The YouTube Stars Interviewing Obama After The State Of The Union
Presidents have never been known for their accessibility, which isn’t especially strange. As a general rule, accessibility is inversely related to power. Why do you think the Wizard of Oz refused to step out from behind the curtain?
Over the course of his two terms, President Obama has developed a reputation for being particularly inaccessible to the media. The Washington Post suggested in 2013 that he might be “the least newspaper-friendly president in a generation.” But as the muscle of traditional media has deteriorated, a paradox has developed: Despite the Obama administration’s uncanny ability to shut out the press, it can’t protect itself from the realities and degradations of the digital age.
This Thursday, two days after President Obama’s State of the Union address, The Verge reports that the president will field questions from three of YouTube’s biggest stars: Bethany Mota, GloZell Green and Hank Green. They are, like, so millennial, but disregard them and their constituency at your peril—they command a YouTube subscriber base of more than 15 million combined. OMG. That’s a lot of (up)votes.
Mota is 19 years old, the youngest of the three, but arguably the most powerful in YouTube terms. Over the course of five years, she has ammassed more than 10 million subscribers across two channels and racked up close to 700 million views. Estimates early last year suggested she could be earning as much as $40,000 per month purely on advertising against her videos, which provide tips on grooming, fashion and recipes.
In a recent installment, “Five Easy & Fast Breakfast ideas for School!” she opens with a monologue apologizing for a prolonged absence from her channel: “I just want let you guys know this is not how it’s gonna be,” she says, sitting cross-legged on her bed. “I love making videos for you guys, and I want you guys to know that. You guys mean so much to me.” Later, she adds: “Pay no attention to what’s going on behind me because I’m actually redecorating my room, which means I am doing a room tour for you guys! If you guys want it, leave it in the comments below.” The video has been viewed over six million times, which is nothing for Mota, but still more than Vice’s critically acclaimed, searing viral documentary about ISIS.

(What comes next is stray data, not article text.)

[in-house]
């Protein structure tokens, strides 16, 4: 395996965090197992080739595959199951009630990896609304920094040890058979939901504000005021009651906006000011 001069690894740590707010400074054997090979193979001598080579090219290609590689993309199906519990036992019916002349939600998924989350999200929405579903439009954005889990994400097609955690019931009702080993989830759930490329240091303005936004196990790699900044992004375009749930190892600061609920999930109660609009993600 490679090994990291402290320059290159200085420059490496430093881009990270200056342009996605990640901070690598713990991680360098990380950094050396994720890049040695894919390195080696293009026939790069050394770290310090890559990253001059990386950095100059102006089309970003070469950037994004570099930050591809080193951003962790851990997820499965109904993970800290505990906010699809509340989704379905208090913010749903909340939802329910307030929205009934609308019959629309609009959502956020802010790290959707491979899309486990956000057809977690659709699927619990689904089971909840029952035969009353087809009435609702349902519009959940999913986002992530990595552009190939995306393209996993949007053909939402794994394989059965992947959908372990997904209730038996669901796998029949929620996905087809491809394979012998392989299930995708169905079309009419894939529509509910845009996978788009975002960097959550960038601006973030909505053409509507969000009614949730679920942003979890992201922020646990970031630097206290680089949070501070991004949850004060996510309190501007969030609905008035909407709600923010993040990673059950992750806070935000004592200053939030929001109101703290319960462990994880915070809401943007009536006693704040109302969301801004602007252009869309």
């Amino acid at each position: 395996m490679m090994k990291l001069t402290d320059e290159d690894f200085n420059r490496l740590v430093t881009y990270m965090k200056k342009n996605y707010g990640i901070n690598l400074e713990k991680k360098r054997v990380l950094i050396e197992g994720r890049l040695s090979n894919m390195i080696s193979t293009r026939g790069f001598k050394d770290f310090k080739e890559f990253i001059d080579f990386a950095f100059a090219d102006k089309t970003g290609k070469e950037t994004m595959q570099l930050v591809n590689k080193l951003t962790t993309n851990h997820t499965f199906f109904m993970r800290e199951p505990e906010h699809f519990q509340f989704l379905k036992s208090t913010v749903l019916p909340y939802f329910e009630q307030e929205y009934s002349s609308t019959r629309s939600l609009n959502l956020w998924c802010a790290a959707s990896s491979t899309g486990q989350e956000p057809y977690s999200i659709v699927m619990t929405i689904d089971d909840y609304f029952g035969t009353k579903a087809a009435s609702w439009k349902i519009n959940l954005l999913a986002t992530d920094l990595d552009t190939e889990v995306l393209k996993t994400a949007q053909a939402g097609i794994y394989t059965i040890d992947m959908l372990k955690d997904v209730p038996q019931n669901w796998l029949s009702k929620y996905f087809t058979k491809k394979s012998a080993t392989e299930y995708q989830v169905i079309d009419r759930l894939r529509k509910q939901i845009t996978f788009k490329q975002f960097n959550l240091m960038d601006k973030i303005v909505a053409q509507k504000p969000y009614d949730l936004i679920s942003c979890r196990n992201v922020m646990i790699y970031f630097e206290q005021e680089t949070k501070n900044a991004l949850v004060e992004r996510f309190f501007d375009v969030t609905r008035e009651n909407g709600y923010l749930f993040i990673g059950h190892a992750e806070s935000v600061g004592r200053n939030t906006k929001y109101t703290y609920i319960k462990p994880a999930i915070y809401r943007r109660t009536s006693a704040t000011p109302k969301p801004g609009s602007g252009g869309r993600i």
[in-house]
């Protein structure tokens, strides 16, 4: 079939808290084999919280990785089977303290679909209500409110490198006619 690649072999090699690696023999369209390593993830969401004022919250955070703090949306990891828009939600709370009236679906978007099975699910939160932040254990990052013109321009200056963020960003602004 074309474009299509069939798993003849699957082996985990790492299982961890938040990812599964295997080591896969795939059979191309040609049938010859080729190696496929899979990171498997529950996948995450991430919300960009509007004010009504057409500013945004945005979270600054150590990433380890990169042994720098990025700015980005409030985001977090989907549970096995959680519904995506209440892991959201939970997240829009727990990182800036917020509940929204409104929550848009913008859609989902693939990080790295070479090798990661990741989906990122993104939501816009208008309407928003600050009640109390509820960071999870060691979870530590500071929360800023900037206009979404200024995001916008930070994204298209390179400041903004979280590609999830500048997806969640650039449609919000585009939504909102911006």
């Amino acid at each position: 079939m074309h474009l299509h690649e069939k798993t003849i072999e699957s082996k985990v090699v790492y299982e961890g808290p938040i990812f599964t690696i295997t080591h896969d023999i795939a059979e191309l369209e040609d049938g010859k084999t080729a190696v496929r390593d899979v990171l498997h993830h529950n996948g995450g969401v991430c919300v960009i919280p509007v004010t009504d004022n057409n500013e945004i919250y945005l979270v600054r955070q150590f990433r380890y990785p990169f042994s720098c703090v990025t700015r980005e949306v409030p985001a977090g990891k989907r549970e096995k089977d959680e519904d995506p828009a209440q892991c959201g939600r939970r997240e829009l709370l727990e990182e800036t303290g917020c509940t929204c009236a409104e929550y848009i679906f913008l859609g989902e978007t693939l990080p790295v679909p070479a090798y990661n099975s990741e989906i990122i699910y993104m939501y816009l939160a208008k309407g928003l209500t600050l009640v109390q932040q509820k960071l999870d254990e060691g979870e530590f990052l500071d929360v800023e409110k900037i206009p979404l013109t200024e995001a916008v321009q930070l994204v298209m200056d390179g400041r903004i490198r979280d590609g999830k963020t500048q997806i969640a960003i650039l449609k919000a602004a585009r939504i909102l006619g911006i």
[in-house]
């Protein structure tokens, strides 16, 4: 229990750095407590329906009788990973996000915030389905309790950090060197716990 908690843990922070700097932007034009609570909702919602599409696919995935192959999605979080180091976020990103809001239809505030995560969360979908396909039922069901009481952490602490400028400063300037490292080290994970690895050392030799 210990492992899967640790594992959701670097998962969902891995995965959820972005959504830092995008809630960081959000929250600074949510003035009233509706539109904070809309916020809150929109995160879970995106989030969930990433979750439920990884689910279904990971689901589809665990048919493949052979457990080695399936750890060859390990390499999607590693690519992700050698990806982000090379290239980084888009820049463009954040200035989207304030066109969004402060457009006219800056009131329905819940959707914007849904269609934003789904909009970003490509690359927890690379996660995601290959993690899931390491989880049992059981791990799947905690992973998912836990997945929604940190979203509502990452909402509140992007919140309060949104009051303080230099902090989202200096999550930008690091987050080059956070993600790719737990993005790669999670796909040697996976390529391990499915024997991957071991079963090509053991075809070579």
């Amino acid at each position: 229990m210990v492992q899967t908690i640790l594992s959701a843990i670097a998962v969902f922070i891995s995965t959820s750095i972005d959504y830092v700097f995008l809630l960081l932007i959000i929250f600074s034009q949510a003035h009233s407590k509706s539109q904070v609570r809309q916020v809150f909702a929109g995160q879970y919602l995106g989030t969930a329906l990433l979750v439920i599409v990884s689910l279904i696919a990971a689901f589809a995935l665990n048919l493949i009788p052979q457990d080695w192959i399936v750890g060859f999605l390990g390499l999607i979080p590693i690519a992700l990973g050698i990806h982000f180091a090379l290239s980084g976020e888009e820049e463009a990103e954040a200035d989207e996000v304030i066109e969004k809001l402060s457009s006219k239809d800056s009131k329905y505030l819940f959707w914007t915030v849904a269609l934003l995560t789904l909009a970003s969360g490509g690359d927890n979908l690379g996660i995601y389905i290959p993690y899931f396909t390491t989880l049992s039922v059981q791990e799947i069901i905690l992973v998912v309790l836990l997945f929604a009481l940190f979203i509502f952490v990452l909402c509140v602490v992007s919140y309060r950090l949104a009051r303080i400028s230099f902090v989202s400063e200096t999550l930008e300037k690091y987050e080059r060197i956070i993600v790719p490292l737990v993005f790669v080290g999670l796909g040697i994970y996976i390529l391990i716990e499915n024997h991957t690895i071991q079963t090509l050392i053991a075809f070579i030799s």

Hank Green is 34 and has a Bill-Nye-meets-Silicon-Valley vibe. His brother, John, is the author of The Fault in Our Stars. Together, they form an eco-conscious duo, and their followers are known as “Nerdfighters.” Hank occasionally tackles serious topics, like the protests in Hong Kong, but just as often he strays in the other direction. He posted a video last week called “14 Fart Facts for my Flatulent Friends,” which included a note to his followers: “The crazy thing is I had to cut like five fart facts from this video because I just had TOO MUCH GOOD FART STUFF,” he wrote. “Maybe I’ll make a video with some more fart facts in the future.”
Unlike the others, Glozelle Green is not a millennial at all—she’s 52. Her channel is a vehicle for hammed-up comedy (see her announcement that she’d be interviewing the president, for example). Until today I’d never heard of her, and it turns out she occasionally has bodily issues on the brain, just like Green. A 2009 music video entitled “Is that Your Breath or did you Just Fart?” is a small, stripped-down masterpiece, viewed over 11 million times. It’s the kind of thing Adam Sandler might have recorded in the early ’90s, if he’d never gone mainstream or left his parents’ basement.
Thursday’s interviews will take place in the White House, and the three interviewers will ask questions on behalf of their subscribers. (What I wouldn’t give to see Nixon in this position.) Topics will likely include net neutrality, unemployment and racial profiling. If the president is smart, he will chew gum.